In its recent budget, the federal government announced measures to help people buy their first home. (Kelowna News file)

Kelowna’s young professionals wary of federal incentives for millennial homebuyers

A few professionals are skeptical that the federal budget announcements will help young people

Young professionals in Kelowna are skeptical a federal budget announcement will make it easier for millennials to own homes in the Central Okanagan.

With Tuesday’s budget announcement, buyers can rely on the federal government for part of the cost of their mortgages to lower monthly payments.

Canadians can also use more money from their retirement savings plans, from $25,000 to $35,000 to purchase first homes.

But real estate agent and Okanagan Young Professional member Justina Lee Stoltz said it’s difficult to say whether those programs will help first-time homebuyers.

READ MORE: Mortgage test, high supply to keep cooling B.C. housing prices in 2019, report says

“When they offer programs like this for first-time homebuyers to try and reduce mortgage payments and, in theory, make buying homes easier, it doesn’t address things like pricing,” she said.

“The pricing issue is what’s been driving a lot of people to not being able to afford a home because places like Toronto and Vancouver, and Kelowna to a smaller degree, these places have grown extraordinarily over the past few years, which is how real estate goes.”

“The affordability issue is not that people can’t afford their monthly payments necessarily, it’s they can’t qualify and can’t get into their homes.”

Single-family homes in Kelowna sit around the $700,000 mark. Condos are in the $400,000 range.

READ MORE: Rent isn’t cheaper in a Kelowna micro suite

Stoltz said it’s not that young professionals can’t afford to make rent payments each month, it’s that the qualifications for mortgages are restrictive along with increasing prices and interest rates that are barring millennials from housing.

As a young professional in the workforce, she would not consider using the program without finding out more information.

Buying a home for young millennials is still a possibility in the Okanagan, and with the natural real estate cycle, there’s more inventory in the market currently as prices peaked in 2017, she said. About 20 per cent of Kelowna’s buying population comes from the Lower Mainland, but that number includes everyone, not just millennials.

READ MORE: Kelowna housing prices expected to fall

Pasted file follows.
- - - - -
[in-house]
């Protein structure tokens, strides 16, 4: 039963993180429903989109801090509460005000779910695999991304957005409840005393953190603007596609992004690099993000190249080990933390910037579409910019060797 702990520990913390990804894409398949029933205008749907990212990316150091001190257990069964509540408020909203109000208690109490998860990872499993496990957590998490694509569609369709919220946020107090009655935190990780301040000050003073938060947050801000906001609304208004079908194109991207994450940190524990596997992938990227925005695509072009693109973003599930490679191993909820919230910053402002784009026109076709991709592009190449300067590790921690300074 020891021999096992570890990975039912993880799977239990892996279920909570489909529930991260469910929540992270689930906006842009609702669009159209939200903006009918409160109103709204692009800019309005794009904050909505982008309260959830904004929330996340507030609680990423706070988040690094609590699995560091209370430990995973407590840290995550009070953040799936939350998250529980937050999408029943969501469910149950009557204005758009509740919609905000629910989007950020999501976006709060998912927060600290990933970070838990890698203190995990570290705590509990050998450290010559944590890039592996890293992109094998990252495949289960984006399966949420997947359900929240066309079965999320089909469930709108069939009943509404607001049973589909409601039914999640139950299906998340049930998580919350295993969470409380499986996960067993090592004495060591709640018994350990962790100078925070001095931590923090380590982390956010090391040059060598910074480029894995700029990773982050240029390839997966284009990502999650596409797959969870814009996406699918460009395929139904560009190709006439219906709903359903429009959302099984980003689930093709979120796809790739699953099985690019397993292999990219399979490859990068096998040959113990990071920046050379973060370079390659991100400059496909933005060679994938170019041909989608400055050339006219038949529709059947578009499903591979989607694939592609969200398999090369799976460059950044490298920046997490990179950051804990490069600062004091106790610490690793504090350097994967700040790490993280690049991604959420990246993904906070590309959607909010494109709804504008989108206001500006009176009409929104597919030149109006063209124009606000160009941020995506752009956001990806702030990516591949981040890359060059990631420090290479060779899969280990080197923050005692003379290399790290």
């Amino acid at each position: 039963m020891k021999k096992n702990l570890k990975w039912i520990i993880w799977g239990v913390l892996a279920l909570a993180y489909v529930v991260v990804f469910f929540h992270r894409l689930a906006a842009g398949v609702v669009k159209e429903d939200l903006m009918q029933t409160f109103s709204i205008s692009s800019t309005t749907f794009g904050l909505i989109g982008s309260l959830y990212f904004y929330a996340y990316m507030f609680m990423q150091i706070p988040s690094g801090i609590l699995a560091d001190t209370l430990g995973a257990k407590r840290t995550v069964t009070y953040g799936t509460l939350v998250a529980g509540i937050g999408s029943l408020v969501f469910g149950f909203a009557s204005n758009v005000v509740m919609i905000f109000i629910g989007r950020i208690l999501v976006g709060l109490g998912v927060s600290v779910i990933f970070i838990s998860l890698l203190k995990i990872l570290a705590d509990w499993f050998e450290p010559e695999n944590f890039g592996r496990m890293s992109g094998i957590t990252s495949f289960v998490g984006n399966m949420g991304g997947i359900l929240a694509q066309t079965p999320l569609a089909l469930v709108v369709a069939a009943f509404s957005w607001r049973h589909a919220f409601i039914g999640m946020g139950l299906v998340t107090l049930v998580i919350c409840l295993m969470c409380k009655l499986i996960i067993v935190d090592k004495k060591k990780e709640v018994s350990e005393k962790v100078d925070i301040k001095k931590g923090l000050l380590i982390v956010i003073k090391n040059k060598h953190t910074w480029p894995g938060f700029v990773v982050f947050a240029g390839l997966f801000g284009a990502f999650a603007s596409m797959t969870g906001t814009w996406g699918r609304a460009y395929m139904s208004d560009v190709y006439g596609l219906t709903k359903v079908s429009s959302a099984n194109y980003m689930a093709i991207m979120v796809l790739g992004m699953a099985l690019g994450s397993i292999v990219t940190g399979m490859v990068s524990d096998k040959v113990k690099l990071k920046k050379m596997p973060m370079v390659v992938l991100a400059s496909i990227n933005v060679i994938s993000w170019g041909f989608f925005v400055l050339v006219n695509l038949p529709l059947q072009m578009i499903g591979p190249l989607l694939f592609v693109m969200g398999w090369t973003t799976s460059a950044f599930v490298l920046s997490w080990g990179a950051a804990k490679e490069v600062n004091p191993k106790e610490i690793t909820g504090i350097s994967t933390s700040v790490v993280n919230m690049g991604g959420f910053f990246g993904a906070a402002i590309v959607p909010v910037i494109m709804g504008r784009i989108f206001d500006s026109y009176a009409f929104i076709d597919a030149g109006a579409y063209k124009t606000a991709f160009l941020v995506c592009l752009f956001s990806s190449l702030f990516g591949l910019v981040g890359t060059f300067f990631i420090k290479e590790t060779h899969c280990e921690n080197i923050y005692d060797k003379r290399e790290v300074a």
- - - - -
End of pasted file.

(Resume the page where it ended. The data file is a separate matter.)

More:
Brian Stephenson, a real estate lawyer and OYP member on the advisory board, said during his purchase of a townhouse in 2017, he used the provincial Home Owner Mortgage and Equity Partnership program, which is now gone. He thinks the recent federal announcement is reminiscent of that program.

“Essentially what the government’s doing is we have this mortgage stress test on one side of the spectrum, meaning it’s reducing the buying power of individuals, and there’s arguably good reason to do that… but this announcement is going to be a stimulus for the market and they are at cross purposes there,” he said.

“The point would be why don’t you play with the stress test a little bit instead of making a whole other grant-type system,” Stephenson said.

He’s happy to see the increased limit for people to be able to pull from RRSP’s but most of his clients struggle getting an initial down payment.

“Everything’s getting more expensive for people.”

READ MORE: Regional real estate market decline continues

READ MORE: Small homes, small benefits: Speculators eye up Kelowna’s micro suite pool

@carliberry_
carli.berry@kelownacapnews.com

Like us on Facebook and follow us on Twitter.

Just Posted

Funds needed for special diving team to find missing Okanagan kayaker

Zygmunt Janiewicz was last seen on Okanagan Lake May 17

Lake Country councillors want stricter regulations, more signage on public smoking

In 2019, 21 fires in Vernon to Penticton zone have been human caused, some linked to cigarette butts

Kelowna Falcons’ take flight for shut-out victory

Kelowna’s bats and pitchers led the Falcons to a 3-0 win

Unexpected snow on Okanagan Connector, Pennask Summit

As of 6:50 a.m. DriveBC cameras displayed surprise snowfall on highway

Spikeball tournament sets up for Kelowna summer

The tournament for the four-player beach game comes July 13

VIDEO: Weekday weather update for the Okanagan Valley

Snow is expected on the Okanagan connector and thunderstorms across the Valley

New RCMP policy is a little hairy

Members now allowed to grow beards and goatees

Pair of B.C. cities crack Ashley Madison’s “Infidelity Hotlist”

Data from the website reveals Abbotsford and Kelowna hottest spots for cheaters

Okanagan school digs up $2,500 recycling prize

Kalamalka Secondary students recognized for establishing a new culture of recycling

Billboard posted along B.C.’s Highway of Tears to remember missing and murdered Indigenous women

Billboards featuring Indigenous artwork to be placed in Surrey, Kamloops and near Prince George

Driver loses tire while behind the wheel after lug-nut thief strikes in Burnaby

Burnaby RCMP are investigating after two reports of lug-nut tampering in the city this month

Federal cabinet ministers visit Edmonton, Calgary, in wake of TMX approval

Natural Resources Minister Amarjeet Sohi is set to visit Trans Mountain Corp.’s terminal in Edmonton

B.C. municipality prepares to forbid overnight camping by homeless despite court ruling

While courts have ruled against blanket bans, Langley City is employing a site-by-site approach

B.C. auditor says Indigenous grad rate highest ever but education gaps exist

The percentage of Indigenous students graduating from B.C. public high schools has hit its highest level ever

Most Read